Chosen links

Links - 22nd May 2022

Magnitudes of exploration

I’ve struggled for some time to articulate the right trade off here, but in a recent conversation with my coworker Qi Jin, he suggested a rule of thumb that resonates deeply.

Standardization is so powerful that we should default to consolidating on few platforms, and invest heavily into their success. However, we should pursue explorations that offers at least one order of magnitude improvement over the existing technology.

This improvement shouldn’t improve on a single dimension with meaningful regressions across other aspects, but instead it should approximately as strong on all dimensions and at least one dimension must show at least one order of magnitude improvement.

A few possible examples, although they’d all require significant evidence to prove the improvement:

  1. moving to a storage engine that is about as fast and as expressive, but is ten times cheaper to operate,

  2. changing from a batch compute model like Hadoop to use a streaming computation model like Flink, enabling the move from a daily cadence of data to a real-time cadence (assuming you can keep the operational complexity and costs relatively constant),

  3. moving from engineers developing on their laptops and spending days debugging issues to working on VMs which they can instantly reprovision from scratch when the encounter an environment problem.

The most valuable — and unsurprisingly the hardest — part is quantifying the improvement, and agreeing about that the baselines haven’t degraded. It’s quite challenging to compare the perfect vision of something non-existent with the reality of something flawed but real, which is why explorations are essential to pull both into reality for a measured evaluation.


There’s this writing style in popular non-fiction that I’ll call the “Malcolm Gladwell method of shoving-a-story-in-your-face”. It substitutes argumentation for storytelling and anecdote, and in so doing sidesteps the difficulty of making a case, since the reader is too distracted by narrative to comprehend the point the author is actually attempting to make.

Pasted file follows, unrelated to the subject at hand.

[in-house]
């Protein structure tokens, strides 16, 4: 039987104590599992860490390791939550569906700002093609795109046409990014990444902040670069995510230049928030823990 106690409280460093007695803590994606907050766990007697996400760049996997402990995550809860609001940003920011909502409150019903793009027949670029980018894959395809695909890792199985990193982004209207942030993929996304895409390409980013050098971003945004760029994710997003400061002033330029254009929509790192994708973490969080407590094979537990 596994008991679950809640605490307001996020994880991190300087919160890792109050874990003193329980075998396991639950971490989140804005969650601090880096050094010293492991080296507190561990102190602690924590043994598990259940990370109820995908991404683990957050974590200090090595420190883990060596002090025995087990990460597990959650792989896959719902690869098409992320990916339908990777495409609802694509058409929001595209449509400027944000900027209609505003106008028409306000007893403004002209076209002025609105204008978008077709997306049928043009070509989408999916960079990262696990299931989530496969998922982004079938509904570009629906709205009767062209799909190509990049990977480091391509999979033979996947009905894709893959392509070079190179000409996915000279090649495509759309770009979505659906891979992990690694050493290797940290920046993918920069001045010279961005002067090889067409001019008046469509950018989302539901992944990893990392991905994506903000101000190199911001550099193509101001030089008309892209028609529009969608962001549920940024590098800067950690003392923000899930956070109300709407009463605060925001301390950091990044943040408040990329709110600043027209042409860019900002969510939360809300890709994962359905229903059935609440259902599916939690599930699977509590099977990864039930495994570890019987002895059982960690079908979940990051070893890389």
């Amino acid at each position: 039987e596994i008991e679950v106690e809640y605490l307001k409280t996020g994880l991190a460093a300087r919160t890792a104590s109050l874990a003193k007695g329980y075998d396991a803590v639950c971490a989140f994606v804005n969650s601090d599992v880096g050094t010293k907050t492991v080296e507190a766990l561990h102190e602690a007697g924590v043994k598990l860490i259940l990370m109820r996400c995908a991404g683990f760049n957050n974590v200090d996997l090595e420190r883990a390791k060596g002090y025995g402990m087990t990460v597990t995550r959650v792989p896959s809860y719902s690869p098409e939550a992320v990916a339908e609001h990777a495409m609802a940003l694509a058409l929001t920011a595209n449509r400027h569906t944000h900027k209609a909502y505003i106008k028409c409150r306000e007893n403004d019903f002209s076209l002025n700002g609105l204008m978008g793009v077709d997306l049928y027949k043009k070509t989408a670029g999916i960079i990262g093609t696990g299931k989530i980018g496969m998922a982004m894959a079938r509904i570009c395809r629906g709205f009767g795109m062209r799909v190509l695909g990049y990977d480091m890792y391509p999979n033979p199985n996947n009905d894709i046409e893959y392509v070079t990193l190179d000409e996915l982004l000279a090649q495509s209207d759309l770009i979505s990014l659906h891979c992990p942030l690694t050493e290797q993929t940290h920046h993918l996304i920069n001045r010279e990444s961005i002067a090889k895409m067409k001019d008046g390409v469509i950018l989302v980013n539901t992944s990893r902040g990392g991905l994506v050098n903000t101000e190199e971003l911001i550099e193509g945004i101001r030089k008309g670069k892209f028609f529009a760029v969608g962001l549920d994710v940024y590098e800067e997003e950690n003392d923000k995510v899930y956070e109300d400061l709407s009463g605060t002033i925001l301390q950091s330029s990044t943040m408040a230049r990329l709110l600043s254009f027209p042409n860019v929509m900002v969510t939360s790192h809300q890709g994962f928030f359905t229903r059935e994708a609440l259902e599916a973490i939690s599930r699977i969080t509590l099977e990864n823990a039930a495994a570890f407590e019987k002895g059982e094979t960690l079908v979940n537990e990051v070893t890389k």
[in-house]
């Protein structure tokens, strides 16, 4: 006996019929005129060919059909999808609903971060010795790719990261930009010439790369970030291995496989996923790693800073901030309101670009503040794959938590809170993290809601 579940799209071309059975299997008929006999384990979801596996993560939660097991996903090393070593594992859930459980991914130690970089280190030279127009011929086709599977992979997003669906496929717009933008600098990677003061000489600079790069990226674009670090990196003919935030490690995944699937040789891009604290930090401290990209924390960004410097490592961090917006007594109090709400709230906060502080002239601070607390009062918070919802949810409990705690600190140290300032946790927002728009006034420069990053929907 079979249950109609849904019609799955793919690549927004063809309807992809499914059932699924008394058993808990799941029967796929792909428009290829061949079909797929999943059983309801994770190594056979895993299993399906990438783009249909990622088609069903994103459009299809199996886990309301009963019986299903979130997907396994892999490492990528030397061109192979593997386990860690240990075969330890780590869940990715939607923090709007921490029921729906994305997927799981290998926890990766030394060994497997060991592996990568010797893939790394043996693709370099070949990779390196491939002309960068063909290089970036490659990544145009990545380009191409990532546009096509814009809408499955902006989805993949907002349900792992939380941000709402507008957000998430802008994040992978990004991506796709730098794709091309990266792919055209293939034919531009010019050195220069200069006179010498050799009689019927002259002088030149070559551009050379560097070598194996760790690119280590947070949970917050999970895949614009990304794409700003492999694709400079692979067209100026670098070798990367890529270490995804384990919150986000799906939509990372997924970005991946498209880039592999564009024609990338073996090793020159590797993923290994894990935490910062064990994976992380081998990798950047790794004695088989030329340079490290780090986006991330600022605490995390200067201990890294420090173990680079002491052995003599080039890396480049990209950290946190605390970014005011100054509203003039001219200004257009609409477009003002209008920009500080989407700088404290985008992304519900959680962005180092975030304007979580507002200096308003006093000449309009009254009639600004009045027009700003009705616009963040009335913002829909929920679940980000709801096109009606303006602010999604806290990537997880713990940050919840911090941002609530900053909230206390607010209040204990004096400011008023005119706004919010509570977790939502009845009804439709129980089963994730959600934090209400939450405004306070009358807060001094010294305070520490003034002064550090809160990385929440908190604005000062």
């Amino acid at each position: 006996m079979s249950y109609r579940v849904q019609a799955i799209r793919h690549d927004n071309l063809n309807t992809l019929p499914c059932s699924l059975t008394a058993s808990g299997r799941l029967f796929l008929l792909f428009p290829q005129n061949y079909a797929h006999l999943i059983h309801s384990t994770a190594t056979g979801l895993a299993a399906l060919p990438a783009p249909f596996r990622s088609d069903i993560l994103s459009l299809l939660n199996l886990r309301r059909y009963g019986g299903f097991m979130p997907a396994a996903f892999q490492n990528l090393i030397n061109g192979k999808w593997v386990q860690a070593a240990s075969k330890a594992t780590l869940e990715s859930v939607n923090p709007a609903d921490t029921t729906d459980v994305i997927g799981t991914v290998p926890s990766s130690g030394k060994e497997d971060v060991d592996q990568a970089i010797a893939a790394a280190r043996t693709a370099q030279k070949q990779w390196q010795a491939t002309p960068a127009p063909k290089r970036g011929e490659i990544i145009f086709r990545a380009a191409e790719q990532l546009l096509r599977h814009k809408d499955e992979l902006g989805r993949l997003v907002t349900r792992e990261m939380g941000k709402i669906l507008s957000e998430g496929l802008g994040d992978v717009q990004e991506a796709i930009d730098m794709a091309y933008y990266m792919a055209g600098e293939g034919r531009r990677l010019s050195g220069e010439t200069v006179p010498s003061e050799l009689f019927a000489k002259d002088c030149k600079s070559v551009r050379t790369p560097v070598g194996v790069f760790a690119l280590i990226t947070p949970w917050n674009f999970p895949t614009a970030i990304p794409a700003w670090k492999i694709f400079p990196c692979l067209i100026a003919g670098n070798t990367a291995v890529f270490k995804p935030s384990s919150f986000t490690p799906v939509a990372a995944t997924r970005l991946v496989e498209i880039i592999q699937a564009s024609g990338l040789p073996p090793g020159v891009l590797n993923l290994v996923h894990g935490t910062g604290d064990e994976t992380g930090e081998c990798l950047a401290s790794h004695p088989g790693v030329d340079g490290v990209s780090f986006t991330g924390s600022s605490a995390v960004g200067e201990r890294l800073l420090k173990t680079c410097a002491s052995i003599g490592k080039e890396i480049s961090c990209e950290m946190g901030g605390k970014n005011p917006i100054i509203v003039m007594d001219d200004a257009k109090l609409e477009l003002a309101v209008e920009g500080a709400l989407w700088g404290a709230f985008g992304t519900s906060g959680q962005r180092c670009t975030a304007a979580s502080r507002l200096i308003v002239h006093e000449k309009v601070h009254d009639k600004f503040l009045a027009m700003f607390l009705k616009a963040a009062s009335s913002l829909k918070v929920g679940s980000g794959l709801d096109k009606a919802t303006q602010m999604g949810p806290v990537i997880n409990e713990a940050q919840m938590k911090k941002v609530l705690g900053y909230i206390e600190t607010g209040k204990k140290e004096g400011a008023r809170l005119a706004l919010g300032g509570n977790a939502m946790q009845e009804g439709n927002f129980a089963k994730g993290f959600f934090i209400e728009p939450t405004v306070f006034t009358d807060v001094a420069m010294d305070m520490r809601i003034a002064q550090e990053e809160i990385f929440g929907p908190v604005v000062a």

Whenever this happens, I take care to pay special attention, because often the point is banal, or flawed, or too inconsequential to stand on its own. (I happen to know this because I’ve used this technique a few times on this very blog, and I know from reader feedback how effective it is).

The different kinds of notes

So, when I step back, squint a bit, and stare at my blackboard and my notes, it strikes me that most of the notetaking methods the interviewees described are trying to answer at least one of the three following questions:

  1. How do I manage my creativity?

  2. How do I manage my knowledge?

  3. How do I manage my understanding?

Or, more to the point, the notetaking methods are a way for the writer to continuously ask themselves these questions and adjust their tactics as needed. None of the methods are prescriptive or rigid; they are all constantly being adapted.

The job of notes for creativity is to:

  • Generate ideas in a structured way through research and sketching.

  • Preserve those ideas.

  • Explore the ideas until they have gelled into a cohesive plan or solved a problem.

The job of notes for knowledge is to:

  • Extend your memory to help you keep track of useful information (client data, meeting notes, references).

  • Connect that information to your current tasks or projects so that you can find it when you need it.

The job of notes for understanding is to:

  • Break apart, reframe, and contextualise information and ideas so that they become a part of your own thought process.

  • Turn learning into something you can outline in your own words.

The purpose of the various journalling tactics as well as some of the mapping tactics (like the evidence board) is to get you into the habit of reframing and contextualising your thoughts, your reading, and your ideas. By reframing them in words (or sketches) you integrate them which makes them available to your thinking and decision-making processes. If you don’t integrate what you collect, are just building an ever more intimidating database of opaque words and alien ideas.


Technique Goal: An efficient heuristic for evaluating who to ask feedback from. Also worth using during decision-making: i.e. “believability weighted opinions”. The example here being a) you need to make a decision, b) you approach a variety of people to get advice, c) you incorporate their views and weight their advice according to their believability.

Technique summary: believable people are people who have 1) a record of at least three relevant successes and 2) have great explanations of their approach when probed.

You may evaluate a person’s believability on the subject matter at hand by applying this heuristic. When interacting with them:

  1. If you’re talking to a more believable person, suppress your instinct to debate and instead ask questions to understand their approach. This is far more effective in getting to the truth than wasting time debating.

  2. You’re only allowed to debate someone who has roughly equal believability compared to you.

  3. If you’re dealing with someone with lower believability, spend the minimum amount of time to see if they have objections that you’d not considered before. Otherwise, don’t spend that much time on them.